I would call this an ethereal, Gregory Maguire type fantasy novel. It even has a mysterious clock like Maguire's Wicked, characters who never age, people who aren't who they seem to be, mystery, and magic. While Celia and Marco seem flat there are a multitude of other interesting characters such as Isobel the fortune teller, Tsukiko the tattooed contortionist, Barris the architect, and Freidrick the clock maker.

Trespassers Will Be Exsanguinated,” how could you not like a book with lines like that? This book is rich in interesting language and the well-turned sentence. Some members of book group were put off by the construction of the novel since the chapters are not chronological and the perspective shifts. I have to admit it did make it a bit difficult and I had to flip back once in a while but I even liked that aspect. If one tries reading this novel via an e-reader the flipping may be annoyingly cumbersome. There is a lot going on and many characters.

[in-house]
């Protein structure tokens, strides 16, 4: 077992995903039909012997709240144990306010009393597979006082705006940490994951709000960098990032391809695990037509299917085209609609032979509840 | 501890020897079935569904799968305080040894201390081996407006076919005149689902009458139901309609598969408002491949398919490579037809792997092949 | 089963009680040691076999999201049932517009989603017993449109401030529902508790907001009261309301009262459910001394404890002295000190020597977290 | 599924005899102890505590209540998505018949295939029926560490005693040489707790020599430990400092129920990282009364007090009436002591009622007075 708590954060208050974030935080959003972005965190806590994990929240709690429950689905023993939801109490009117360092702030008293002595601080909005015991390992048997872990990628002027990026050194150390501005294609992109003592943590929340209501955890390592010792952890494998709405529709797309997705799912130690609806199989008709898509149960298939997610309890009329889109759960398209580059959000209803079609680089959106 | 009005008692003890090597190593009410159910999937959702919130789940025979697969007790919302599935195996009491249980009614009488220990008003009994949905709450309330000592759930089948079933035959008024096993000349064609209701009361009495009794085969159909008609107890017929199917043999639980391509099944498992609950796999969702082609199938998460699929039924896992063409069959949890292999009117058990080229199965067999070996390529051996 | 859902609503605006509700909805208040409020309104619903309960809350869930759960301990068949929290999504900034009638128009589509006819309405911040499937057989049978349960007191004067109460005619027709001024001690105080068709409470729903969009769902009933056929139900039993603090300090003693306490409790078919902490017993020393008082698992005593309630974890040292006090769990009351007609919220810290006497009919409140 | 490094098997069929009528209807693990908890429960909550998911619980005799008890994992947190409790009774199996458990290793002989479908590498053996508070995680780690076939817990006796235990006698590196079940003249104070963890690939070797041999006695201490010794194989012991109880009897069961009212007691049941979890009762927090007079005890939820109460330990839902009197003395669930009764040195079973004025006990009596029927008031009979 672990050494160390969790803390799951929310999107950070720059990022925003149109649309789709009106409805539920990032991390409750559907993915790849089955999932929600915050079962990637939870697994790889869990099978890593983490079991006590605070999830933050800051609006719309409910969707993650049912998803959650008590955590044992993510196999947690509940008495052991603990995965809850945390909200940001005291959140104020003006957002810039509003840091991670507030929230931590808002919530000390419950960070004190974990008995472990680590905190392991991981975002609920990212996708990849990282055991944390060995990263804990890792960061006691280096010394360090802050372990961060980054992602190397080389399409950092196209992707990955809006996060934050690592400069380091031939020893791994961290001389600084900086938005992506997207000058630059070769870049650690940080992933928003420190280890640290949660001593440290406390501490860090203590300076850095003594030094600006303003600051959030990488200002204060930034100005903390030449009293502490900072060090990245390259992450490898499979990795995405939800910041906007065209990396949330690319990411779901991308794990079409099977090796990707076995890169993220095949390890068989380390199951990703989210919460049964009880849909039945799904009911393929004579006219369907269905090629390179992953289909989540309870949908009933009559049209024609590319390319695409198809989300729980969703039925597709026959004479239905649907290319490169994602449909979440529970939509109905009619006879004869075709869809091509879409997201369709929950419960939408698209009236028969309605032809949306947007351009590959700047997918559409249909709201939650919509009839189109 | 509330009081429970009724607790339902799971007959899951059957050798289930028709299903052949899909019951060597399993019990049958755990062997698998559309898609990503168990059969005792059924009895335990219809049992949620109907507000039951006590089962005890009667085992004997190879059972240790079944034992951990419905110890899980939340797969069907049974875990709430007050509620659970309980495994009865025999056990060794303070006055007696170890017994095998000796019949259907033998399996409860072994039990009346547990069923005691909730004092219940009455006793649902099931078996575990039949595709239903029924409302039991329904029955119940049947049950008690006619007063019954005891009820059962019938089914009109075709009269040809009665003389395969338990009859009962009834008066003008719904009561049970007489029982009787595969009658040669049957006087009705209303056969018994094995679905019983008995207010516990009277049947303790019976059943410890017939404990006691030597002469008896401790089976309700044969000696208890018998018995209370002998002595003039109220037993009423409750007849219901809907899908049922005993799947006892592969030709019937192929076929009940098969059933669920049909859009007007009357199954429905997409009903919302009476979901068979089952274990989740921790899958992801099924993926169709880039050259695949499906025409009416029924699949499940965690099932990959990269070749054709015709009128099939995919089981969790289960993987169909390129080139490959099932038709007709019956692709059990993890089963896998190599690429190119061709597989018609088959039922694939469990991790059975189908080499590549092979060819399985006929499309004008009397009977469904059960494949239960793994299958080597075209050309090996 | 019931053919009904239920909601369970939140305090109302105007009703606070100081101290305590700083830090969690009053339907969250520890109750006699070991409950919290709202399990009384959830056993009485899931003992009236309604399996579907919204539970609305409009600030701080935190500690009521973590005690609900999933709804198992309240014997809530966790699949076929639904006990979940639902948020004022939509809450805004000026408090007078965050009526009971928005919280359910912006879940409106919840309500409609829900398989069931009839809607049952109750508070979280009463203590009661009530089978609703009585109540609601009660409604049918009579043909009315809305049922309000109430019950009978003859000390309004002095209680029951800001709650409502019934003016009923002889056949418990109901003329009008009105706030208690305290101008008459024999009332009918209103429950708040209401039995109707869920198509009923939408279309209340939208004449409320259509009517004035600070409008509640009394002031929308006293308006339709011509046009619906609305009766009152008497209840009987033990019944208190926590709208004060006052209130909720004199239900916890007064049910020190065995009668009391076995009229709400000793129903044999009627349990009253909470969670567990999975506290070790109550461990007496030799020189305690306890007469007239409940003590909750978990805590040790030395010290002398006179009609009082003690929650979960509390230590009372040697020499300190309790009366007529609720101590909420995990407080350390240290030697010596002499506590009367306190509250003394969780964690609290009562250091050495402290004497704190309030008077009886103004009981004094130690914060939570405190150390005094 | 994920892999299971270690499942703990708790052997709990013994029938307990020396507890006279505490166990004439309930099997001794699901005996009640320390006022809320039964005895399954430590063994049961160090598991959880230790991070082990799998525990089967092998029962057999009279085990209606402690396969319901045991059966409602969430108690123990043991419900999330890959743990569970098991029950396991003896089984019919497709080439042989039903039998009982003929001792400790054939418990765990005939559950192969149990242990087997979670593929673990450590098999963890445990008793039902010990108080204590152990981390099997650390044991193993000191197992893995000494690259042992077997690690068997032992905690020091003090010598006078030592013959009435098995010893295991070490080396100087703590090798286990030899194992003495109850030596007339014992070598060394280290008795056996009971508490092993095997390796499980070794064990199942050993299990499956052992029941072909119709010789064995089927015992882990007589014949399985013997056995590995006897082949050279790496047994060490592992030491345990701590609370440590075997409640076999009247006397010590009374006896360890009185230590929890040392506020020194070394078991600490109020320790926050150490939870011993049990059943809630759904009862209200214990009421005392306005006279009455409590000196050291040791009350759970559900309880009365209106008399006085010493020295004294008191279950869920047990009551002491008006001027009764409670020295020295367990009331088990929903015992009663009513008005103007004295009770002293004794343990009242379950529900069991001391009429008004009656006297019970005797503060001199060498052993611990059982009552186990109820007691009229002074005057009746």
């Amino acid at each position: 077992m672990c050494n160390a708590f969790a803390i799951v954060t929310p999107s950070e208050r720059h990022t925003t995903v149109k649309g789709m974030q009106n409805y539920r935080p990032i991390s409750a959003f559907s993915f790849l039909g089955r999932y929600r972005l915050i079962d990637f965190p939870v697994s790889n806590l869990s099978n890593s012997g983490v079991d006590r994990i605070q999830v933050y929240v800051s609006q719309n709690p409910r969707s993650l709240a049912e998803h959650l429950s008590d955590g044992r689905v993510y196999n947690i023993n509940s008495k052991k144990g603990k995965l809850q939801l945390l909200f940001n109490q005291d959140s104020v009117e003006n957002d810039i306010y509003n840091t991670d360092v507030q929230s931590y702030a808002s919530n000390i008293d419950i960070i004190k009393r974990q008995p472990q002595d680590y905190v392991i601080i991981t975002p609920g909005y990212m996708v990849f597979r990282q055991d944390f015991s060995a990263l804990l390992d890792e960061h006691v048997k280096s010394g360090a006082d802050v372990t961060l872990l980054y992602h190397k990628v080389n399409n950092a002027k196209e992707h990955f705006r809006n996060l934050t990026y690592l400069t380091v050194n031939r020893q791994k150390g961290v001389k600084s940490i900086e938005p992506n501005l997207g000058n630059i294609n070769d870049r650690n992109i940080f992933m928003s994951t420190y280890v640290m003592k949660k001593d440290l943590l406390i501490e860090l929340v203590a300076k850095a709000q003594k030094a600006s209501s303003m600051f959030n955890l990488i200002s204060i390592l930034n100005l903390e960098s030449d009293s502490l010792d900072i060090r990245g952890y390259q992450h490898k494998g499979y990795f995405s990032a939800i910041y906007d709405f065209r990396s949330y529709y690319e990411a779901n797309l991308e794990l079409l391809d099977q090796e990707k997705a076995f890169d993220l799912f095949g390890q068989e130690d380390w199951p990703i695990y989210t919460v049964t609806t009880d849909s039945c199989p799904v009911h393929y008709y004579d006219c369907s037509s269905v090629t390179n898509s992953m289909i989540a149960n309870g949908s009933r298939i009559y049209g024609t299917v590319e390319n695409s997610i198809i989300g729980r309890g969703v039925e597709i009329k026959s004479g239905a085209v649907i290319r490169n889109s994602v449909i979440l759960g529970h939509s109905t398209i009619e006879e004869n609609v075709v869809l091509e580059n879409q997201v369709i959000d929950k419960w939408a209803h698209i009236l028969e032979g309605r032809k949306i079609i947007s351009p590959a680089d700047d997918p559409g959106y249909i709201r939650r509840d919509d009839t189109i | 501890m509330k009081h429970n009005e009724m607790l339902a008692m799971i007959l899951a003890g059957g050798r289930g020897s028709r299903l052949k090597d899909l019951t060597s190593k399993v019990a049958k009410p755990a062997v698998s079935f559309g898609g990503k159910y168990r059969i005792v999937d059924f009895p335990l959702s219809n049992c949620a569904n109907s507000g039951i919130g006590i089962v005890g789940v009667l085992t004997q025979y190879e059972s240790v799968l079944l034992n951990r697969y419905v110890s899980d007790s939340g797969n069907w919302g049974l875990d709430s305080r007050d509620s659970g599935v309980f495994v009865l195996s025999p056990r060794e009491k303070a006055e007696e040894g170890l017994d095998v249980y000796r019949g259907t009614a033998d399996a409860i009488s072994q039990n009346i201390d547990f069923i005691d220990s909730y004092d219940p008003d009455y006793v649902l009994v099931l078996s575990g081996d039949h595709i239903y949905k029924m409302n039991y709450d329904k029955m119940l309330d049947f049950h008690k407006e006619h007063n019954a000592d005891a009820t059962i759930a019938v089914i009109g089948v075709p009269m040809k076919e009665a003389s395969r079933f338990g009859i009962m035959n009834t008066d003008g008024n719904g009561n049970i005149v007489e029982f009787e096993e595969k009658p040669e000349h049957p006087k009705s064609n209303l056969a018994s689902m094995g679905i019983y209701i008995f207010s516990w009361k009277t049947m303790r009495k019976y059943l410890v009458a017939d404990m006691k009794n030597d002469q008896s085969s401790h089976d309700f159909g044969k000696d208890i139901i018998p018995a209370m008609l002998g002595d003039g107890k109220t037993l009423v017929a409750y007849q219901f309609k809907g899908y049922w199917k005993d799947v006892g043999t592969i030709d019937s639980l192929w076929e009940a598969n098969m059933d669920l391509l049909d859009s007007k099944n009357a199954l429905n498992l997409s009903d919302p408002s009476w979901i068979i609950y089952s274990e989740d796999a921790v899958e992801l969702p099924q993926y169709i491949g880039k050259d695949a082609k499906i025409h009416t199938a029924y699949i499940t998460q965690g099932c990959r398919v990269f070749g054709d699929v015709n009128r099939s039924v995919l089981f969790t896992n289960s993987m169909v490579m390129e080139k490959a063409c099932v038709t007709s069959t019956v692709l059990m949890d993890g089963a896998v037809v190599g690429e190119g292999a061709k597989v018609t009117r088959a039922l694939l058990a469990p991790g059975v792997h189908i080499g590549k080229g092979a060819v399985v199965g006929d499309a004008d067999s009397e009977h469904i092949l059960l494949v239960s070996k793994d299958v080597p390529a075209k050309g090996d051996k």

Le Cirque des Reves/The Night Circus is conceived at one of the much coveted culinary delightful “Midnight Dinners” of Chandresh LeFevre. Lefevre presents his plans to those who become the designers and collaborators; Friedrick Theissen the clock maker, Scottish sisters Tara and Lainie Burgess business consultants, Mme Padva the costume designer, and Ethan Barris the architect. Lefevre envisions a different kind of circus than one of elephants and clowns. He wants a magical show of enchantments and beauty. So begins this adventure.